for-profit colleges
Researchers say a new classification system is needed to help students choose the colleges that will serve them well. Credit: John O’Boyle for the Hechinger Report

We haven’t missed any headlines on college enrollment trends during the Covid-19 pandemic. Among the most alarming stories are reports of a overall decline in college enrollment and a much more pronounced drop in community college enrollment.

But for-profit college enrollment is on the rise – 5.3% increase from fall 2019 to fall 2020.

This growth is concerning when you consider what happened after the Great Recession. Those years also saw an increase in the number of students attending for-profit colleges, but those students were more likely to drop out, end up with low-paying jobs, and find themselves unable to repay their student loans.

Between 2007 and 2011, black and Hispanic undergraduate enrollment in for-profit four-year colleges almost doubled. But the graduation rates of blacks and Hispanics in for-profit institutions were roughly 30 percentage points lower than in non-profit institutions. And more often than not, for-profit institutions have failed to deliver adequate outcomes for their students.

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We analyzed data from the College Scorecard and found that students from low-income households who entered for-profit institutions in 2007 or 2008 earned less than $ 25,000 per year, on average, as of 2015. C is significantly less than students who attended public or private. non-profit colleges. With this income disparity, unsurprisingly, low-income students who graduated from for-profit colleges had a harder time repaying their loans than low-income students who attended non-profit colleges. Among for-profit students who started repaying student loans between 2009 and 2014, less than 25% were able to start repaying their loan principal within three years.

This week, we joined forces with the association Third way to release a report which offers a new classification system to understand how well colleges and universities serve their students. We have grouped over 1,500 institutions into four categories based on their net tuition fees and the ability of their students to repay their loans; low-cost, low-quality institutions are on one end of the spectrum, and low-cost, high-quality colleges are on the other end.

No student should be worse off after going to college than if they had never attended.

Expensive, low-quality institutions charge above-average prices for below-average results and are the worst offenders in higher education. We ranked 12% of private, non-profit four-year colleges and 2.5% of public four-year colleges as high-priced, low-quality – and nearly 80% of four-year for-profit colleges. like high price and low quality. establishments.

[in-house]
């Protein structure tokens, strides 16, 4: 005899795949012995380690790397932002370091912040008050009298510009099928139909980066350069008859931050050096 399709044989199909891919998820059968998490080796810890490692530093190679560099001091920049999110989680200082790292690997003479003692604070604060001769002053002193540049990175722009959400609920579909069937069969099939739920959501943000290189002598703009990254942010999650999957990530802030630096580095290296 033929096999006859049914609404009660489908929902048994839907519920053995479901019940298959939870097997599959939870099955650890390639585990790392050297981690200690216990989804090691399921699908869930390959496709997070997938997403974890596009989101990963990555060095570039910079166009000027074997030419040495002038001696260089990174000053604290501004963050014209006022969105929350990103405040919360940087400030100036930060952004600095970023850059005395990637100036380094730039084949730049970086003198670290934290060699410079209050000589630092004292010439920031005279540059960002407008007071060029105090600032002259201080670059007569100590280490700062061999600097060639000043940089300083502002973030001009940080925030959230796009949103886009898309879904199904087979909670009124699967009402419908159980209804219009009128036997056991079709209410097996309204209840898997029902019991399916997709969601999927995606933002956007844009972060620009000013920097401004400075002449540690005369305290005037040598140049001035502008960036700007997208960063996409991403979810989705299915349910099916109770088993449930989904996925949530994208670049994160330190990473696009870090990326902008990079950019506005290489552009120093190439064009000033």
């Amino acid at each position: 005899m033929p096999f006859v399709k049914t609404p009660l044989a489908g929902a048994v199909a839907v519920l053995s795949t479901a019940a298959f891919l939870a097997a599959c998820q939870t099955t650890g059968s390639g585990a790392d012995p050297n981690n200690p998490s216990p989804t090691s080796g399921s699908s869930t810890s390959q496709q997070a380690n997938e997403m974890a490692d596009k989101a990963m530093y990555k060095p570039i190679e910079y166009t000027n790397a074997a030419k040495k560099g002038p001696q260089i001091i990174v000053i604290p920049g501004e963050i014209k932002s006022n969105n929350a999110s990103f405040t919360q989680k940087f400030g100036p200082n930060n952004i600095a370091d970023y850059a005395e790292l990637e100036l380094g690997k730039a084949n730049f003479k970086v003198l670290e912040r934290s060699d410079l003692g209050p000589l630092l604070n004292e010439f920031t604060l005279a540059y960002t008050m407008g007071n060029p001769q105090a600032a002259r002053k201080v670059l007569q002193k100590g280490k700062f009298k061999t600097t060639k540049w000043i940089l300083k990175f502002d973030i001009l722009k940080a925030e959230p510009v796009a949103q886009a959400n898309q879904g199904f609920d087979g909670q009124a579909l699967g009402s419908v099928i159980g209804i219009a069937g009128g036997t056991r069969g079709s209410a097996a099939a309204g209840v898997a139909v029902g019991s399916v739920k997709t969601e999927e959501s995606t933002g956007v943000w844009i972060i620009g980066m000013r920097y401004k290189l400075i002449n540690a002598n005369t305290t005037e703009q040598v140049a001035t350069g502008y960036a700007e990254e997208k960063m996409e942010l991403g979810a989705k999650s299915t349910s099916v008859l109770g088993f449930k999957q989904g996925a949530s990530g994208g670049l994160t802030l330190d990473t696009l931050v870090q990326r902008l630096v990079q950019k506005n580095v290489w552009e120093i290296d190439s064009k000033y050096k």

Simply put, this is a matter of fairness. For-profit colleges – which are overrepresented among high-priced, low-quality institutions – are much more likely to recruit and enroll students of color and low-income students, raising the stakes of how they serve these populations. The Covid-19 pandemic has exacerbated the equity gap in higher education in devastating ways, and we cannot afford to sit idly by. Federal policymakers must act to protect low-income students and students of color from expensive, shoddy schools.

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This new classification system can be a tool to hold all institutions – nonprofit, for profit or public – accountable for how they serve their students. The federal government could restrict access to Title IV financial assistance for expensive, low-quality institutions that do not improve over time and invest more in low-cost, high-quality institutions, many of which are four-year-old public schools that may face funding cuts as states grapple with the aftermath of the Covid-19 pandemic. Policymakers could also use the system to reinstate or reinvent accountability measures, like the paid employment rule, designed to ensure colleges don’t leave students worse off than they were before they enrolled.

This classification system could also help students choose the colleges from which they are most likely to graduate and earn a living. To improve transparency for students and families, we propose to formally identify high-priced and low-quality institutions with an “HPLQ” indicator in the college scorecard and other consumer tools.

Higher education can profoundly improve the lives of students. But the benefits of going to college are not universally felt. And while expensive, low-quality institutions increase access by enrolling a disproportionate share of low-income students and students of color, these colleges often provide access to poor performance and crippling debt.

No student should be worse off after going to college than if they had never attended at all. Policymakers must take bold steps to improve transparency for prospective students and increase accountability for expensive, low-quality institutions that do more harm than good.

Justin Ortagus is an assistant professor of higher education administration and policy at the University of Florida, and Rodney Hughes is an assistant professor of higher education at the University of West Virginia.

This story of for-profit colleges was produced by The Hechinger report, an independent, non-profit news organization focused on inequalities and innovation in education. Sign up for The Hechinger newsletter.

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